Filesystems are contained in partitions. This does not have the same meaning as the earlier usage of the term partition in this chapter, because of FreeBSD's Unix heritage. Each partition is identified by a letter, a through to h. Each partition can only contain one filesystem, which means that filesystems are often described by either their typical mount point on the root filesystem, or the letter of the partition they are contained in.
FreeBSD also uses disk space for swap space. Swap space provides FreeBSD with virtual memory. This allows your computer to behave as though it has much more memory than it actually does. When FreeBSD runs out of memory it moves some of the data that is not currently being used to the swap space, and moves it back in (moving something else out) when it needs it.
Some partitions have certain conventions associated with them.
|a||Normally contains the root filesystem|
|b||Normally contains swap space|
|c||Normally the same size as the enclosing slice. This allows utilities that need to work on the entire slice (for example, a bad block scanner) to work on the c partition. You would not normally create a filesystem on this partition.|
|d||Partition d used to have a special meaning associated with it, although that is now gone. To this day, some tools may operate oddly if told to work on partition d, so Sysinstall will not normally create partition d.|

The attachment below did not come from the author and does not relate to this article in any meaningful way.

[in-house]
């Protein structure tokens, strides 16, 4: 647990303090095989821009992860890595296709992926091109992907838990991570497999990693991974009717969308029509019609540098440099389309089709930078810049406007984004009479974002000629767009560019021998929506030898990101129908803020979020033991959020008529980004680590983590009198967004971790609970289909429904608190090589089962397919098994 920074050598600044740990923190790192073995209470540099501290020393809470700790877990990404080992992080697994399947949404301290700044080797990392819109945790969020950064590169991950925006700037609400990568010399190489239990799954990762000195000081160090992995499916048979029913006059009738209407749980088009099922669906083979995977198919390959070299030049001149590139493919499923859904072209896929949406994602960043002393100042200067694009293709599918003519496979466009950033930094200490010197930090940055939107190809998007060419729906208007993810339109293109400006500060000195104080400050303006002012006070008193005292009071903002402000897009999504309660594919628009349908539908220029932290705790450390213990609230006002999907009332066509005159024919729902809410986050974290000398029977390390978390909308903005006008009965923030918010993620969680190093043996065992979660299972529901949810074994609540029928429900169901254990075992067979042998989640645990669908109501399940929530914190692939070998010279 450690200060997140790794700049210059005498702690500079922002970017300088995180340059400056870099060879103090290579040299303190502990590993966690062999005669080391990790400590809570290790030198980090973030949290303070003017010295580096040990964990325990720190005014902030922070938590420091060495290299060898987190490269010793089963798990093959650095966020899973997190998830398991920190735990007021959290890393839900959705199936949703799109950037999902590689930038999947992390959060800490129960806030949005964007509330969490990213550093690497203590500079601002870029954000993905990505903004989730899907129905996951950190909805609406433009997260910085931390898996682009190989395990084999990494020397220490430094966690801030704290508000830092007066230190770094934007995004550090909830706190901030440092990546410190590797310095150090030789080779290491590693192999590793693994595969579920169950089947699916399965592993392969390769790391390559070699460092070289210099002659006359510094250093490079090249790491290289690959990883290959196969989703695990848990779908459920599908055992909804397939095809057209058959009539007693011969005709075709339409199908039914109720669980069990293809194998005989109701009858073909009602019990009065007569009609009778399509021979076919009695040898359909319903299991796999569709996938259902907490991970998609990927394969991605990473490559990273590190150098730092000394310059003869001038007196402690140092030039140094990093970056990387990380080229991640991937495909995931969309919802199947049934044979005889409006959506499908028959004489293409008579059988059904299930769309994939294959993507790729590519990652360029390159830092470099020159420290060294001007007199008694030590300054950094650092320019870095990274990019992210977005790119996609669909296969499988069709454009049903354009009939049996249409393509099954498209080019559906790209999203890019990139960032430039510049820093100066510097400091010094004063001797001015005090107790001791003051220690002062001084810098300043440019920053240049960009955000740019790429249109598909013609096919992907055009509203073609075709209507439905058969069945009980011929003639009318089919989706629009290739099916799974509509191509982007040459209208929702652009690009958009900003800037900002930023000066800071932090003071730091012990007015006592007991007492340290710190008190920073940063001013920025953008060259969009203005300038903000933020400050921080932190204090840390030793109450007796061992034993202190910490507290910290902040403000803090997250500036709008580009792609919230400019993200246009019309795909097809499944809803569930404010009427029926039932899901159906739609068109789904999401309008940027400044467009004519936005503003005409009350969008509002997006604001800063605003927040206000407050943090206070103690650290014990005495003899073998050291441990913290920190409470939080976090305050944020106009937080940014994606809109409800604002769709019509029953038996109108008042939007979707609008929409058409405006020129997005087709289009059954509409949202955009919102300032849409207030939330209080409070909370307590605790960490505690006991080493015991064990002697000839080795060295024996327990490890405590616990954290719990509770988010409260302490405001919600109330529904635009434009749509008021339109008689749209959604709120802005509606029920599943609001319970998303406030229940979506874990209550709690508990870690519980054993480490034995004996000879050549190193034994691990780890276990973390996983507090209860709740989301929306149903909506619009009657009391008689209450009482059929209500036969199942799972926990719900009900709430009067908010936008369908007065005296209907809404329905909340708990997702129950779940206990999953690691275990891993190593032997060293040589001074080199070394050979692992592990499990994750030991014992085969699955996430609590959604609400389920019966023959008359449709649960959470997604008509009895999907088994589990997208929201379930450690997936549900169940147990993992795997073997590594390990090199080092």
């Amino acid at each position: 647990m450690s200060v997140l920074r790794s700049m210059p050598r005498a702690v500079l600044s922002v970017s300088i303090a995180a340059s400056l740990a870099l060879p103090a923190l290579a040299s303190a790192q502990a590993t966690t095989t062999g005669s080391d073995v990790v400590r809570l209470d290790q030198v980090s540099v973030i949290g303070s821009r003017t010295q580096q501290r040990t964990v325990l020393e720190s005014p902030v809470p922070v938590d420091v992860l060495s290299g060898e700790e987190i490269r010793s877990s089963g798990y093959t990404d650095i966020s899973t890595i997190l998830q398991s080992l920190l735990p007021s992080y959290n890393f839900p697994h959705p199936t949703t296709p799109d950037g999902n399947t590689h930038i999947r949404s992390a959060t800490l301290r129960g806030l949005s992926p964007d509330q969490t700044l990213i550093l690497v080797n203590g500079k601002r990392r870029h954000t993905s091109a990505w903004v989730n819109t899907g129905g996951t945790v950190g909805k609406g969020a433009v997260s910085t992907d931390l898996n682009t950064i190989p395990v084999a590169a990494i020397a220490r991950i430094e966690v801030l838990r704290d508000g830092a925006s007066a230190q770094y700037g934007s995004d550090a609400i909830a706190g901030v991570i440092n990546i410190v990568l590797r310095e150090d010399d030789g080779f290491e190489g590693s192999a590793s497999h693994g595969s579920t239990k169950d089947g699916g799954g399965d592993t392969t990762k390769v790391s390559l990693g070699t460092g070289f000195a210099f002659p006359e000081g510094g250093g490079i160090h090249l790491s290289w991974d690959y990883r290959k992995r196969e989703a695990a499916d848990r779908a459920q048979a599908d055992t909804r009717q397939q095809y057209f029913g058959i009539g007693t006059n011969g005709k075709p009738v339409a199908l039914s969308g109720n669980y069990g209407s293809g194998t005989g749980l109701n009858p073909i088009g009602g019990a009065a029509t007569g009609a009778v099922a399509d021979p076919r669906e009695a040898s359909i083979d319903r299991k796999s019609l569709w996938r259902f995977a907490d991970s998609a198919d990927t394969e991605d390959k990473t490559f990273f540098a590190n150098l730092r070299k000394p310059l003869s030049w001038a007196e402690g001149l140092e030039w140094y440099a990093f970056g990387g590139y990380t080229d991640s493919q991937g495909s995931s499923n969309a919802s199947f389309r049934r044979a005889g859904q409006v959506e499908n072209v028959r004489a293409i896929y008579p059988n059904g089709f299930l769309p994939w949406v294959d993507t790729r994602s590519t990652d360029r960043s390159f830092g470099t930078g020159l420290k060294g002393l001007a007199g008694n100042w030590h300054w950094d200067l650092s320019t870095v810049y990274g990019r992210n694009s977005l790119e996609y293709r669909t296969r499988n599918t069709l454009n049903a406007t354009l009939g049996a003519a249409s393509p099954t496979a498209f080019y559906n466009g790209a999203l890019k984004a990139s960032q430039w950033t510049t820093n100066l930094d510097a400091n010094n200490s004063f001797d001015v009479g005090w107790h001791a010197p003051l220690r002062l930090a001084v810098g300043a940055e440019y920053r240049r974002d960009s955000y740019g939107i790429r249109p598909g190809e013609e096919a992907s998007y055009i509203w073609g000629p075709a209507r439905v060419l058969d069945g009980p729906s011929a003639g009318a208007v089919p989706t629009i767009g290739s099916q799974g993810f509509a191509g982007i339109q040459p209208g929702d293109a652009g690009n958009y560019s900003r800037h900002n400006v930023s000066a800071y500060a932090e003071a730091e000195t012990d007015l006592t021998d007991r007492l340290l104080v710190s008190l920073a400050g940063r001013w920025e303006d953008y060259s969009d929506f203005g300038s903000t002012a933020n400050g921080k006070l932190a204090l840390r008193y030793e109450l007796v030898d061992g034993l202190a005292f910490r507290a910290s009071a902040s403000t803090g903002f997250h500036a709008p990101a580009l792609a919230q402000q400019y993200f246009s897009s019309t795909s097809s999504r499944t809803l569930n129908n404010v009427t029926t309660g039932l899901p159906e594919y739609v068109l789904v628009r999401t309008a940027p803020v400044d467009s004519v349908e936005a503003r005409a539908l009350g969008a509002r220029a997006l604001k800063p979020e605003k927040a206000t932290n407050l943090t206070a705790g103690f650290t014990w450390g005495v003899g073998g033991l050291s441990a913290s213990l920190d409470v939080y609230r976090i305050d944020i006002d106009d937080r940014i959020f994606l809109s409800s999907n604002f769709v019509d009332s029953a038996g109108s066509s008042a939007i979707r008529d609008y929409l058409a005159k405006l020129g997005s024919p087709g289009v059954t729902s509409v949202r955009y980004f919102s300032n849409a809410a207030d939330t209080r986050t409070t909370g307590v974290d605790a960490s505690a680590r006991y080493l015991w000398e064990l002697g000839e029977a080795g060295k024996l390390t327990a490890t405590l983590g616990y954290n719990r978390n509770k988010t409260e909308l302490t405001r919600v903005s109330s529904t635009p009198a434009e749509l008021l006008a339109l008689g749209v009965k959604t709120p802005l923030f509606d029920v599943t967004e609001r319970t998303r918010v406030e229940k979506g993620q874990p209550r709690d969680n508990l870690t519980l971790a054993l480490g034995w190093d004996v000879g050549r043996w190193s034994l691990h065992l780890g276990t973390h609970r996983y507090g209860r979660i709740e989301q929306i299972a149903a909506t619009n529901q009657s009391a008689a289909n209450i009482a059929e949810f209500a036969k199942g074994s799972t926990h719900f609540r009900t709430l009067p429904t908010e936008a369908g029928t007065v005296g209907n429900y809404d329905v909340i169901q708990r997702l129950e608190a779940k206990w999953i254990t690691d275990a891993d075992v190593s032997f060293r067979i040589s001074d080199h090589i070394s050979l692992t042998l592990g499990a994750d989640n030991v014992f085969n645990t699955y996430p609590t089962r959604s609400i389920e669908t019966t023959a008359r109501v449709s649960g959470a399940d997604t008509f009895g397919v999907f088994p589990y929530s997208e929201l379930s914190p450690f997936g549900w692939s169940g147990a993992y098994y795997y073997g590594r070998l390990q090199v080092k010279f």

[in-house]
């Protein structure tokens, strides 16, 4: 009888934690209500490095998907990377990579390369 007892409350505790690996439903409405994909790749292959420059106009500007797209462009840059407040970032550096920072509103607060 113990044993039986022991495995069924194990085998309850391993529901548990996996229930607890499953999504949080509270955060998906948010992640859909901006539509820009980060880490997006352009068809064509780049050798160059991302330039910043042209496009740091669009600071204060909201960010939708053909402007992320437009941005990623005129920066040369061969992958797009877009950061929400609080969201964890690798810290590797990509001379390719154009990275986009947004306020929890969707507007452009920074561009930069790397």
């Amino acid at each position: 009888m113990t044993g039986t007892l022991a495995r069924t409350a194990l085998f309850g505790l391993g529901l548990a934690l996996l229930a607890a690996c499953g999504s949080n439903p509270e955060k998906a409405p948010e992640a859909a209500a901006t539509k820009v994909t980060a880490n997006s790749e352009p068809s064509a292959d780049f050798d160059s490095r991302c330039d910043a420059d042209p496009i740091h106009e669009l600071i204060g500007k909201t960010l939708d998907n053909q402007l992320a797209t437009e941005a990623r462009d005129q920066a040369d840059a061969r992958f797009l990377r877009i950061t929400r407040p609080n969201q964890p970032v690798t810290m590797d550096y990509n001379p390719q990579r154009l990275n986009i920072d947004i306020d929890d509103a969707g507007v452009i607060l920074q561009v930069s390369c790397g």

Each partition-that-contains-a-filesystem is stored in what FreeBSD calls a slice. Slice is FreeBSD's term for what were earlier called partitions, and again, this is because of FreeBSD's Unix background. Slices are numbered, starting at 1, through to 4.
Slice numbers follow the device name, prefixed with an s, starting at 1. So ``da0s1'' is the first slice on the first SCSI drive. There can only be four physical slices on a disk, but you can have logical slices inside physical slices of the appropriate type. These extended slices are numbered starting at 5, so ``ad0s5'' is the first extended slice on a disk. These devices are used by file systems that expect to occupy a slice.
Slices, ``dangerously dedicated'' physical drives, and other drives contain partitions, which are represented as letters from a to h. This letter is appended to the device name, so ``da0a'' is the a partition on the first da drive, which is ``dangerously dedicated''. ``ad1s3e'' is the fifth partition in the third slice of the second IDE disk drive.
Finally, each disk on the system is identified. A disk name starts with a code that indicates the type of disk, and then a number, indicating which disk it is. Unlike slices, disk numbering starts at 0. Common codes that you will see are listed in Table 2-2.
When referring to a partition FreeBSD requires that you also name the slice and disk that contains the partition, and when referring to a slice you should also refer to the disk name. Do this by listing the disk name, s, the slice number, and then the partition letter. Examples are shown in Example 2-3.
Example 2-4 shows a conceptual model of the disk layout that should help make things clearer.
In order to install FreeBSD you must first configure the disk slices, then create partitions within the slice you will use for FreeBSD, and then create a filesystem (or swap space) in each partition, and decide where that filesystem will be mounted.
Table 2-2. Disk Device Codes